Former SME president Will Wilkinson reflects on four decades of mineral exploration

William Gleason

March 4, 2021

Looking back on a career that spans nearly four decades, 25 countries and five continents, Will Wilkinson, recalled a few failures, many more successes and a great adventure along the way. Wilkinson is the 2020 recipient of SME’s Robert M. Dreyer Award in Applied Economic Geology.

The award was established in 1999 to recognize outstanding achievements in applied economic geology. “The outstanding achievements so recognized must have been accomplished through commercial exploration or development of metalliferous and/or nonmetalliferous mineral deposits.”

On Thursday, Wilkinson delivered the Dreyer Lecture. He spoke about earliest experiences in exploration as a young boy collecting rocks on a family trip in 1964 when he had his first chance to “bang the rocks out of the outcrop” which cemented his career in geology. That love for geology and exploration grew and ended up taking Wilkinson around the world in search of the next great mineral discovery.

“I couldn’t have dreamed as a boy in Mississippi that I would one day work in places that I thought only existed in the pages of National Geographic,” Wilkinson said.

During his career as an exploration geologist, Wilkinson worked in Africa, Serbia, Sweden, Afghanistan and the United States, among many other locations. It was an extraordinary career.

In the Democratic Republic of Congo, Wilkinson and his team traveled with armed security while exploring some of the most interesting geological places in the world. In Kamchatka, Russia, he flew on a Russian helicopter with seats attached to the fuel tanks and in Afghanistan he had to wear bullet-proof vests and travel with armed guards while keeping one eye open for minerals and the other for possible attacks from the Taliban.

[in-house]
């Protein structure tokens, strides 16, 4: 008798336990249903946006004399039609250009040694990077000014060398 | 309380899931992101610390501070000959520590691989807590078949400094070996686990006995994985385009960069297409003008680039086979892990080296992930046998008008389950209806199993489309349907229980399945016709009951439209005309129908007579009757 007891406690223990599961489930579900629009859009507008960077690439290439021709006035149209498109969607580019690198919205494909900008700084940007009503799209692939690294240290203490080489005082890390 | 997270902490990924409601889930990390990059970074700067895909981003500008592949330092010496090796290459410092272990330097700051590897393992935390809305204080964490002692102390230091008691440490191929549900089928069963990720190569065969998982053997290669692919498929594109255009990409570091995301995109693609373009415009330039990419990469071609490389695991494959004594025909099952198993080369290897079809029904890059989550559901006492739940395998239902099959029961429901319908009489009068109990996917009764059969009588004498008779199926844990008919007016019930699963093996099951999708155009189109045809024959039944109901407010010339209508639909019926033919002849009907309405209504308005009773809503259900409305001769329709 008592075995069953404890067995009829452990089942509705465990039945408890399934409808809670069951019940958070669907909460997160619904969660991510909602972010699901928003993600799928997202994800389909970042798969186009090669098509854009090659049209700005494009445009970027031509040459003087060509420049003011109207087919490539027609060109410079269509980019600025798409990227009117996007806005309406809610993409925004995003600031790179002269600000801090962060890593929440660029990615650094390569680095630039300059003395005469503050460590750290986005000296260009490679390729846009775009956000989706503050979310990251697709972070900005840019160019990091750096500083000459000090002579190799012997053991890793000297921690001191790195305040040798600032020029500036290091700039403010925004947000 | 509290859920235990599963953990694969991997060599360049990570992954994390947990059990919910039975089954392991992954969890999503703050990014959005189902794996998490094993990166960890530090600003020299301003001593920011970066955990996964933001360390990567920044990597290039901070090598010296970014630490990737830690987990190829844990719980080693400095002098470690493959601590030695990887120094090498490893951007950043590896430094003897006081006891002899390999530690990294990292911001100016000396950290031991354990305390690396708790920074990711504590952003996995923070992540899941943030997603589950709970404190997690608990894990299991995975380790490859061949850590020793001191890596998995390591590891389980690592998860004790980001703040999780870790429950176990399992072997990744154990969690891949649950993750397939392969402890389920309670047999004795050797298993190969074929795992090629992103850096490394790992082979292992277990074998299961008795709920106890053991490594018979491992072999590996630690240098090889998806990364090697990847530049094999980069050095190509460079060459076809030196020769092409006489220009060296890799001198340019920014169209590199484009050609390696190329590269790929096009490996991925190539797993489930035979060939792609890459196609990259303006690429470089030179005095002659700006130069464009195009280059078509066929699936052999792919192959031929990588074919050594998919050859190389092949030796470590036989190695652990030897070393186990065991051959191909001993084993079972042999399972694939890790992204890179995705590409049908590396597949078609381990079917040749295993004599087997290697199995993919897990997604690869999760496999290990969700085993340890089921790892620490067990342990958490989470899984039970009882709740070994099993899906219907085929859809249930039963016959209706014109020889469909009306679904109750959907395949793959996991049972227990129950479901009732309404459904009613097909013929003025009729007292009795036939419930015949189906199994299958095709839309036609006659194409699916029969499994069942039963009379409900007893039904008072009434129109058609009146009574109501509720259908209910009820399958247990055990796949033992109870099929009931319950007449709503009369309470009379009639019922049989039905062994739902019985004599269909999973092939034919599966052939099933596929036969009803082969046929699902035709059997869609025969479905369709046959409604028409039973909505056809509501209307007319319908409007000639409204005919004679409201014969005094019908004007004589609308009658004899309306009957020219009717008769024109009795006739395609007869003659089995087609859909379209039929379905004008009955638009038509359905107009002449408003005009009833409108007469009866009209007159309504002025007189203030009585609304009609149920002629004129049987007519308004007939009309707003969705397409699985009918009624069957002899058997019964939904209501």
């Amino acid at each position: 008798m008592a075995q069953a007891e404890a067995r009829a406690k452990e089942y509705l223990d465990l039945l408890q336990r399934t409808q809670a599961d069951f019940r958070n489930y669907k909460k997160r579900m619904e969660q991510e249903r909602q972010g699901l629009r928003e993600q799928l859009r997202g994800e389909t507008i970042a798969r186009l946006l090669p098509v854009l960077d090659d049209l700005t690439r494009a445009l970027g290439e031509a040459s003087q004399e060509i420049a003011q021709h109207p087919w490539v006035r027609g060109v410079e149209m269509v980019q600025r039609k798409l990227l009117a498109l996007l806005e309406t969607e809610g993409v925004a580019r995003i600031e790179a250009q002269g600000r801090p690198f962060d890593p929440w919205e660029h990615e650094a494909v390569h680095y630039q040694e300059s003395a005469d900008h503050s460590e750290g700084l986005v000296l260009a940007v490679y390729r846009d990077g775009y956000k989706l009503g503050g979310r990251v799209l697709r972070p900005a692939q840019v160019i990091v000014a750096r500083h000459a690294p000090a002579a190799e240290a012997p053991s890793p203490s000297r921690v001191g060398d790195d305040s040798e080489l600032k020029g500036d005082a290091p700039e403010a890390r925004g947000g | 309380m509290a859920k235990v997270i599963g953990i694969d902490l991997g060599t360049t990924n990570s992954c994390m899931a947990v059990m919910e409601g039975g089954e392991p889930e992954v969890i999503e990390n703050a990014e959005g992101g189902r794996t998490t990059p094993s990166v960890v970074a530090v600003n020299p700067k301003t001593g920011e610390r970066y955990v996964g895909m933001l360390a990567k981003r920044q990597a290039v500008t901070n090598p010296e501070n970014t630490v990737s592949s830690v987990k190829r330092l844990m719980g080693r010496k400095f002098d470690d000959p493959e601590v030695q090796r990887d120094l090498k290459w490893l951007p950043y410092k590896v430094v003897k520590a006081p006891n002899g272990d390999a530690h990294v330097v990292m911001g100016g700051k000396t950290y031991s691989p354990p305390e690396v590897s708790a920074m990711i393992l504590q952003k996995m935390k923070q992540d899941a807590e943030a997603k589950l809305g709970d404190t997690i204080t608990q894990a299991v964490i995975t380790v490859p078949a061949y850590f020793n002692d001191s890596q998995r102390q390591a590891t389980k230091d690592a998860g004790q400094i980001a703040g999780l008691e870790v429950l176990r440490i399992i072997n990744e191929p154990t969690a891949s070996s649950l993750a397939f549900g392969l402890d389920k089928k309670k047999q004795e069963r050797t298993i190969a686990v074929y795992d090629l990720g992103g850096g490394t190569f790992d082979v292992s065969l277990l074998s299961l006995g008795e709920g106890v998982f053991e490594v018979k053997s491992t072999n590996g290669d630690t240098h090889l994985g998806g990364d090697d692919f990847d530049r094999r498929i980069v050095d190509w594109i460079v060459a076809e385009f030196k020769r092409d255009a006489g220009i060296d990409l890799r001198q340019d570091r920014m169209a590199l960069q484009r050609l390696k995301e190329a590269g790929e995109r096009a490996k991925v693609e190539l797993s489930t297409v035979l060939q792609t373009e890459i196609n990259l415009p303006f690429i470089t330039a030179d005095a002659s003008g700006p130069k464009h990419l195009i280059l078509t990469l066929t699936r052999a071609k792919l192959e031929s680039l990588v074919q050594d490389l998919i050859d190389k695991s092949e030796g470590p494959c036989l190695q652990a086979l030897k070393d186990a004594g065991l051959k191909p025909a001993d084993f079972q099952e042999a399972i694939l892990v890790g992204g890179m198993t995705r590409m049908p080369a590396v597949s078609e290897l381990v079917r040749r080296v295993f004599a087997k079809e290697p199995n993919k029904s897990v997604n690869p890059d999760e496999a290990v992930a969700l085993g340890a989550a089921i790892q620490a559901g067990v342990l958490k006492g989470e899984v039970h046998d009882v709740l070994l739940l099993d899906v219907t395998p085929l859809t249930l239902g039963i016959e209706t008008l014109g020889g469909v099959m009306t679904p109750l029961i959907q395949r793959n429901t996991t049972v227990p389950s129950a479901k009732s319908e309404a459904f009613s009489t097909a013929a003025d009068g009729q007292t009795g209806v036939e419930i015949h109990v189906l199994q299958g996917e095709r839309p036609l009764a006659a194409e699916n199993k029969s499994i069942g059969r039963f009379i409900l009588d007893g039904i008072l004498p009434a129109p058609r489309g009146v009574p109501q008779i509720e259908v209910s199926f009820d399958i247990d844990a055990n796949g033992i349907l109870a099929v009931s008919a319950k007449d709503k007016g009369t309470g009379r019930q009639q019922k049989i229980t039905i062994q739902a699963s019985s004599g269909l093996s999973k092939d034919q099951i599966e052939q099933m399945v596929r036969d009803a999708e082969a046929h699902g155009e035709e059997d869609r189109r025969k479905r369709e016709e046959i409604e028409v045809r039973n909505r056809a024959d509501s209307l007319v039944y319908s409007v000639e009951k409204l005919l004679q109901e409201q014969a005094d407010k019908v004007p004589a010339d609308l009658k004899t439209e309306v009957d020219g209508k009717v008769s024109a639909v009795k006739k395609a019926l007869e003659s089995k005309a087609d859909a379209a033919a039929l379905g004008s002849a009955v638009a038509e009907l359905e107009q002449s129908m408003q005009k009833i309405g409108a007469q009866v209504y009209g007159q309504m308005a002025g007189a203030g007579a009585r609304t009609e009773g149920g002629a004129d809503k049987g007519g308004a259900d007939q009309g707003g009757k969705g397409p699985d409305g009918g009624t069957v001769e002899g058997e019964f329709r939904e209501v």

Wilkinson retired in 2015 after nearly 25 years with Freeport-McMoRan. As vice president exploration, Africa, he was responsible for project direction, reconnaissance and acquisitions throughout the continent, which led to a major discovery.

In his talk, he revealed some of the challenges his faced along the way, not the least of which is working in a field where the probability of a major discovery is 0.0002 percent. He also spoke of some of the keys to a success, the highest being the discovery and development of a new mineral resource.

Wilkinson noted that while the perception of an exploration geologist is that of a person working alone and in remote parts of the world, his career was made possible only with the support of many people, the most important, his family.



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